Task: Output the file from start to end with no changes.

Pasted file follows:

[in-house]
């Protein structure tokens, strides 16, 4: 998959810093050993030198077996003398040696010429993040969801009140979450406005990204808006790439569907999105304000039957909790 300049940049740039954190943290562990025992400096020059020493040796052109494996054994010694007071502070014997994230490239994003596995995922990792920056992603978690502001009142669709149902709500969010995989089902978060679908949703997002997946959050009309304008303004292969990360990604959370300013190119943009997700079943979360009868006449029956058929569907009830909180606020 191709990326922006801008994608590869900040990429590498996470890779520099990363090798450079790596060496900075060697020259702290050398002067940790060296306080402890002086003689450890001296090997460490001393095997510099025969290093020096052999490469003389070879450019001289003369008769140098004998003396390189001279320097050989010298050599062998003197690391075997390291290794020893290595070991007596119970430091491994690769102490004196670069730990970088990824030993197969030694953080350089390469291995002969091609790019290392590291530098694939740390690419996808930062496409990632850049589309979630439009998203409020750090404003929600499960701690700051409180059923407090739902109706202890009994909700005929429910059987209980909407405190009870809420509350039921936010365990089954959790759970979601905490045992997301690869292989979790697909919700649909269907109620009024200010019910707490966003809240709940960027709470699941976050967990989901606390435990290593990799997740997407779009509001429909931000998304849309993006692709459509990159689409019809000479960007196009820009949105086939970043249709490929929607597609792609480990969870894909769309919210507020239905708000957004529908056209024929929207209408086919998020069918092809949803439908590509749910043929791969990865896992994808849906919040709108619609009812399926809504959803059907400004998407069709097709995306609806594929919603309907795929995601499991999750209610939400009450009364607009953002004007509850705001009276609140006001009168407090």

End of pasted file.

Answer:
[in-house]
């Protein structure tokens, strides 16, 4: 998959810093050993030198077996003398040696010429993040969801009140979450406005990204808006790439569907999105304000039957909790 300049940049740039954190943290562990025992400096020059020493040796052109494996054994010694007071502070014997994230490239994003596995995922990792920056992603978690502001009142669709149902709500969010995989089902978060679908949703997002997946959050009309304008303004292969990360990604959370300013190119943009997700079943979360009868006449029956058929569907009830909180606020 191709990326922006801008994608590869900040990429590498996470890779520099990363090798450079790596060496900075060697020259702290050398002067940790060296306080402890002086003689450890001296090997460490001393095997510099025969290093020096052999490469003389070879450019001289003369008769140098004998003396390189001279320097050989010298050599062998003197690391075997390291290794020893290595070991007596119970430091491994690769102490004196670069730990970088990824030993197969030694953080350089390469291995002969091609790019290392590291530098694939740390690419996808930062496409990632850049589309979630439009998203409020750090404003929600499960701690700051409180059923407090739902109706202890009994909700005929429910059987209980909407405190009870809420509350039921936010365990089954959790759970979601905490045992997301690869292989979790697909919700649909269907109620009024200010019910707490966003809240709940960027709470699941976050967990989901606390435990290593990799997740997407779009509001429909931000998304849309993006692709459509990159689409019809000479960007196009820009949105086939970043249709490929929607597609792609480990969870894909769309919210507020239905708000957004529908056209024929929207209408086919998020069918092809949803439908590509749910043929791969990865896992994808849906919040709108619609009812399926809504959803059907400004998407069709097709995306609806594929919603309907795929995601499991999750209610939400009450009364607009953002004007509850705001009276609140006001009168407090």